NFTs made legal history last week. For the first time in a federal court, Judge Beth Bloom of the US District Court for the Southern District of Florida ruled that sending an NFT can be considered serving legal notice. Why did the judge decide to use NFTs for legal purposes?
Why did the Judge Allow the Use of NFTs to Serve Legal Notice?
One of cryptocurrency’s primary use cases is anonymity. Users can transact with other people anywhere in the world in a trustless, anonymous manner. This advantage also creates problems, unfortunately.
However, with increased anonymity also comes the increased likelihood of being scammed. Scammers use fake identities and convince unsuspecting victims to transfer their crypto to them. Because opening a crypto wallet requires no personal identification, it’s typically impossible to then track down the anonymous scammers to recover the funds.
This presents a dilemma. There is a chain of events that needs to be completed in order before authorities can help retrieve stolen funds. Theft victims must first file a police report. Then, police assess the complaint for probable cause before potentially serving a warrant. Because there’s nowhere to send the warrant, however, police aren’t able to complete their legally-obligated procedure and begin their investigation.
Enter NFTs. Every Ethereum transaction includes the public address for the sender and receiver. This case marks the second time in US history that a judge allowed a scammer’s public address to serve as sufficient identifying information. The victim’s defense attorneys filed suit against the scammer, and the judge allowed notice of the legal action to be sent to the scammer’s Ethereum account as an NFT.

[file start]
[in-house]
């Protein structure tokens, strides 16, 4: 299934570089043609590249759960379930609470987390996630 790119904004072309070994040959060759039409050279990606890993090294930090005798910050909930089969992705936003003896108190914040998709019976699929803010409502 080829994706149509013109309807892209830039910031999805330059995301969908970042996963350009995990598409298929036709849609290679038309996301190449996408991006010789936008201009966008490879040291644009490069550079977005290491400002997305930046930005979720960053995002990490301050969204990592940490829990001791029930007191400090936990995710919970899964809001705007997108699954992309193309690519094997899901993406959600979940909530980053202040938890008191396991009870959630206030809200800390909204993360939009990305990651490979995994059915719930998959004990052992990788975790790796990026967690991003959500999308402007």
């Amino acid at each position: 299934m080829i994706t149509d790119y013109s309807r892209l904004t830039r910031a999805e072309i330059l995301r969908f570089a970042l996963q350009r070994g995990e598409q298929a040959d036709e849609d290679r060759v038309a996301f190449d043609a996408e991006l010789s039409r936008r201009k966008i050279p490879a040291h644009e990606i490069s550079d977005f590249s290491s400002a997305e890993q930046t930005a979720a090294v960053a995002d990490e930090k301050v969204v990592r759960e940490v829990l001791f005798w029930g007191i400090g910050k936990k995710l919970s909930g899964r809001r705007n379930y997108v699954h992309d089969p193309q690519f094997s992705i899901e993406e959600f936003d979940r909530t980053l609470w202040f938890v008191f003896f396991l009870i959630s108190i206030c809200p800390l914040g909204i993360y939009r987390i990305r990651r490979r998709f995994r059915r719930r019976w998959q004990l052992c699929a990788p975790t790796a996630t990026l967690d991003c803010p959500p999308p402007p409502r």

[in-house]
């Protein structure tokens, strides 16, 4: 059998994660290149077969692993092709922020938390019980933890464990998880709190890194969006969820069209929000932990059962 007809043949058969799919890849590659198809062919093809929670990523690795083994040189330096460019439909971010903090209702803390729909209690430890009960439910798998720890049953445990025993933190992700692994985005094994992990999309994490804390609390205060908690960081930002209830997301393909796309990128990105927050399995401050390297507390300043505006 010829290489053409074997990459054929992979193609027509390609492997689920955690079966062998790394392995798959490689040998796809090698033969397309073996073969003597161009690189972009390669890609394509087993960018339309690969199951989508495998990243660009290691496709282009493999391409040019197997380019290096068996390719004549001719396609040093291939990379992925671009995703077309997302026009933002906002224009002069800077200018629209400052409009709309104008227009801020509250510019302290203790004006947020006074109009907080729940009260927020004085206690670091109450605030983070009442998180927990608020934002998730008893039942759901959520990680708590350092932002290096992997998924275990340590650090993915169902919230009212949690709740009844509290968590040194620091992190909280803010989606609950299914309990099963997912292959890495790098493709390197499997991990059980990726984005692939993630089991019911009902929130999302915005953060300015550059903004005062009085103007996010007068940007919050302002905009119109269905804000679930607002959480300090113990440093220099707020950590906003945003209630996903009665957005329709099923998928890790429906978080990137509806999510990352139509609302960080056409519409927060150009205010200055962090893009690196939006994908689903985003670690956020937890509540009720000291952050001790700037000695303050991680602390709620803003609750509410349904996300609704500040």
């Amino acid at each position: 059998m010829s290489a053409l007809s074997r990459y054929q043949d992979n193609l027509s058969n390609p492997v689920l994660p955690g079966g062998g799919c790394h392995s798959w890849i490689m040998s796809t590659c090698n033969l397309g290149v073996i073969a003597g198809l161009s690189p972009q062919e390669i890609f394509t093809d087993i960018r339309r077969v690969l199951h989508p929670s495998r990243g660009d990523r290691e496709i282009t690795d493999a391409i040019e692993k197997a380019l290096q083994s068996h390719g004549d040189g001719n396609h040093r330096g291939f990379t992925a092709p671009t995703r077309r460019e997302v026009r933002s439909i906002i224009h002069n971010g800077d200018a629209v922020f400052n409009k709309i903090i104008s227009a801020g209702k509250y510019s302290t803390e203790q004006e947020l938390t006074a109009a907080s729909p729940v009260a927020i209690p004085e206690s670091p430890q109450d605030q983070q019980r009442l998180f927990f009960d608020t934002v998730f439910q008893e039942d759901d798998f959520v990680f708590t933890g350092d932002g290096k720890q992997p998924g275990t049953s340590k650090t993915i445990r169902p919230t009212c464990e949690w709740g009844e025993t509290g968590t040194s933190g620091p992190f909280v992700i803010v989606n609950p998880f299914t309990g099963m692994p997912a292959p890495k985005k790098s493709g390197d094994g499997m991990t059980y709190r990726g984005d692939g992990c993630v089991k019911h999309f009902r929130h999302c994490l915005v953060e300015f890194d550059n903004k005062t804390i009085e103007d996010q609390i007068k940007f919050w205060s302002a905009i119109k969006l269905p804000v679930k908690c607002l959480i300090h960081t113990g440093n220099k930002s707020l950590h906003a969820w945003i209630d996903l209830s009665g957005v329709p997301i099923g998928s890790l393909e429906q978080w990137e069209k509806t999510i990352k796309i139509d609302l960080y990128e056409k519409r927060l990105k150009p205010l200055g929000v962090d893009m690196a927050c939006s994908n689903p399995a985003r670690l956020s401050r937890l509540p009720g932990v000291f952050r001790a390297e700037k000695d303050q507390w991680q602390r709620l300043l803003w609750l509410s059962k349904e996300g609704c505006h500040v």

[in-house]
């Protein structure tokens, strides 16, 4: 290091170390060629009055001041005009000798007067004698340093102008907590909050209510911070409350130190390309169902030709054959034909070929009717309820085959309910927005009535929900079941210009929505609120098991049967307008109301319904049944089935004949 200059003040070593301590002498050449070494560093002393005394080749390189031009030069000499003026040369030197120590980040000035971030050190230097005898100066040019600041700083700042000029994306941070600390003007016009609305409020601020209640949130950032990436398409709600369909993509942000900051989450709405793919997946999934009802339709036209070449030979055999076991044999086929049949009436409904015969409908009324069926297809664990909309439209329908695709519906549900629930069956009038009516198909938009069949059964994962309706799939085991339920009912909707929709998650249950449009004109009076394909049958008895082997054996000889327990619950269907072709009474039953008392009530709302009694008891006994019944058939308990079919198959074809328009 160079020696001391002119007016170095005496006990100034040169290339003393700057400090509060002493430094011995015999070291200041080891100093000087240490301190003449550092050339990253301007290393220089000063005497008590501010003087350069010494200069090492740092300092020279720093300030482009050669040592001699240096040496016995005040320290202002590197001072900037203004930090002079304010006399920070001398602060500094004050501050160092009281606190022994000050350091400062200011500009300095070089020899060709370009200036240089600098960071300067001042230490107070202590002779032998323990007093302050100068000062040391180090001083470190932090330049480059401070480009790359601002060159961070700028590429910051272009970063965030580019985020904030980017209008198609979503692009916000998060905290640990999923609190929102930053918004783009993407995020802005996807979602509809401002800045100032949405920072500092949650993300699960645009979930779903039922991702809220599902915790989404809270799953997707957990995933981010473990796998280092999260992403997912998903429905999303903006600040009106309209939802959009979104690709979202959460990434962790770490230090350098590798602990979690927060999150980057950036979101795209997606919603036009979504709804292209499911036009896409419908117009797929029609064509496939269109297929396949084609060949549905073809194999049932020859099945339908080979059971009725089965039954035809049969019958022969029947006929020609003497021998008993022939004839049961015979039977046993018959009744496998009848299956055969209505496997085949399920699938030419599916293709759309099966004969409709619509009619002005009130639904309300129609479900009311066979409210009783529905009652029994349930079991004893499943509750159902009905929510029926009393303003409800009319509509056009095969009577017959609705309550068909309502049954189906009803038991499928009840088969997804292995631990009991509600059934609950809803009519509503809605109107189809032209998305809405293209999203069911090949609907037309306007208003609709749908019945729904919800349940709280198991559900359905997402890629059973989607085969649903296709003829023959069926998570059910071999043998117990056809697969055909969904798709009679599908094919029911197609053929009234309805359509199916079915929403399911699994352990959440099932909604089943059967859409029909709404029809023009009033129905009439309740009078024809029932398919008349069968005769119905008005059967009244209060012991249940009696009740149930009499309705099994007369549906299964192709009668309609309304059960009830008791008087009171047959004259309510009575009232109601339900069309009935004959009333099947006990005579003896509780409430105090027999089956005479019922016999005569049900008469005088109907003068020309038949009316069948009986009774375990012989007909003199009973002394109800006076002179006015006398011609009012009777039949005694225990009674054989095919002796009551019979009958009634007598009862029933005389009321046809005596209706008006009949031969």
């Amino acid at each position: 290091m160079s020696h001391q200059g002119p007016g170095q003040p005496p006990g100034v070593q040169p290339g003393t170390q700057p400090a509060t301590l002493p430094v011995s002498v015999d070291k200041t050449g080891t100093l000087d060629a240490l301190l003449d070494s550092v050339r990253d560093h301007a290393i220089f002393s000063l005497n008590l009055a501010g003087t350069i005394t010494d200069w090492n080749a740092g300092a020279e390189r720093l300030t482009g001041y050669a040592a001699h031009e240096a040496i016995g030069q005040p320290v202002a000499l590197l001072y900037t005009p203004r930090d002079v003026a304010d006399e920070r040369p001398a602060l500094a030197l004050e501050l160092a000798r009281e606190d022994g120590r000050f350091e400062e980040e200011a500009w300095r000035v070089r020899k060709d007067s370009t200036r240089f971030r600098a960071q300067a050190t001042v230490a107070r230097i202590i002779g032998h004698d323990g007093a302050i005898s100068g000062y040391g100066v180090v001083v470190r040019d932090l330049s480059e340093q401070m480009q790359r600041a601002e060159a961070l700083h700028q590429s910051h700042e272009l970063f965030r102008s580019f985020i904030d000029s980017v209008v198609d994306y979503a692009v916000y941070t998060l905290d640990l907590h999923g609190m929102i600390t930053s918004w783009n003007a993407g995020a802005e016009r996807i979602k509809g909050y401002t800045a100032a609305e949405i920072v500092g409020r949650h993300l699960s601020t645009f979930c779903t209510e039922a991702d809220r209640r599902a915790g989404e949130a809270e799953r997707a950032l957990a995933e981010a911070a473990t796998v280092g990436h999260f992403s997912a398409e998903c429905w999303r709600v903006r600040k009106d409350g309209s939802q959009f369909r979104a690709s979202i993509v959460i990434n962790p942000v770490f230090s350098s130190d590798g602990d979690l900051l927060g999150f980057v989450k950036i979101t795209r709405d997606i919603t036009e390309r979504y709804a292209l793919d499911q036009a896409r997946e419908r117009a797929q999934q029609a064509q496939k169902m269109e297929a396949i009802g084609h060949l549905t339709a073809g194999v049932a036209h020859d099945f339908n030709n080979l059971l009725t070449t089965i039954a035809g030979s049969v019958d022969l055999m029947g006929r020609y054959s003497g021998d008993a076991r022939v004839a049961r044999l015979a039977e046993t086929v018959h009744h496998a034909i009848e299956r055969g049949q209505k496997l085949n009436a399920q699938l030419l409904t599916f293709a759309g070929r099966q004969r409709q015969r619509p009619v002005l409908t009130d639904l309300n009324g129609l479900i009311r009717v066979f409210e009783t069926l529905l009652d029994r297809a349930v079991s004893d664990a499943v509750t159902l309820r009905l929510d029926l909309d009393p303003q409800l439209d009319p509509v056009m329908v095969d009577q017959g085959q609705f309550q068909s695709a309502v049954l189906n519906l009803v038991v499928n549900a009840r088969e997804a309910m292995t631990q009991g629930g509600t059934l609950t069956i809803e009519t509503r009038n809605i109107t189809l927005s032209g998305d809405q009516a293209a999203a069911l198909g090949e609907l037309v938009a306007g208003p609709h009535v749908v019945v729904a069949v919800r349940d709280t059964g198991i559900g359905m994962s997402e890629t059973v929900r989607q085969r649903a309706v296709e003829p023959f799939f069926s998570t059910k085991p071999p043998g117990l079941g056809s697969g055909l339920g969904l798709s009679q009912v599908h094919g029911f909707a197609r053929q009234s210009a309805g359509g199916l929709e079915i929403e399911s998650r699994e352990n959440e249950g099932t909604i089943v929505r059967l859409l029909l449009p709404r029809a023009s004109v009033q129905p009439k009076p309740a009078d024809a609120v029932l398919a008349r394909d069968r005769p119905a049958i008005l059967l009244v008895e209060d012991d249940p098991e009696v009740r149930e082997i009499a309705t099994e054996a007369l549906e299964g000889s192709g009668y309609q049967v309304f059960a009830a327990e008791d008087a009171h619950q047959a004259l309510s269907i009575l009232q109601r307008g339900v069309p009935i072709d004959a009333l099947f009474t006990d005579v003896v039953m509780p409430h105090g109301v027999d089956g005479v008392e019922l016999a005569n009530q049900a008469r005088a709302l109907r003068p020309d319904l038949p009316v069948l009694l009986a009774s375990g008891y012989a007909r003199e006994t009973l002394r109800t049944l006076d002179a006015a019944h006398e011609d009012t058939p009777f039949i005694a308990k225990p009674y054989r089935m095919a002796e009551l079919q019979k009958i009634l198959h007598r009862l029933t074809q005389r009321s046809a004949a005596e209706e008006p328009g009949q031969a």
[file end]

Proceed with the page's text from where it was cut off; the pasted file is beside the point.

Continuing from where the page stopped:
What Were the Details of the Case?
The theft victim, named Rangan Bandyopadhyay, lost $971,291 in USDT after connecting his Coinbase wallet to a fake liquidity mining pool website in 2021. The thieves drained his wallet of all funds and transferred them to Binance, the world’s largest crypto exchange. Bandyopadhyay sued the scammers by creating an NFT of the Notice of Suit before sending it to their Ethereum address.
According to Judge Bloom, this action is sufficient for the case to proceed through the legal process.
It remains unclear whether or not Bandyopadhyay will be able to recover his money. For reference, the American government has been successful in freezing stolen assets involving USDC, a stablecoin created by US-based company Circle. Unfortunately for Bandyopadhyay, however, USDT is issued by a Hong Kong company less likely to cooperate with US authorities. Furthermore, Binance, the exchange holding the stolen funds infamous for hiding their corporate headquarters, is not under the jurisdiction of US regulations.
Nevertheless, Bandyopadyay’s attorney commented, “Us knowing where the crypto is sitting makes the entire collection strategy viable.”
What is the Future of NFTs for Legal Purposes?
This court decision demonstrates the willingness of the US Judicial System to use technology to level the digital playing field. Sophisticated criminals don’t rob banks anymore. They rob DeFi protocols and con crypto users out of millions of dollars every year.
By embracing NFTs as a method to identify criminals, US authorities are making strides into bringing our legal processes into the world of Web3.
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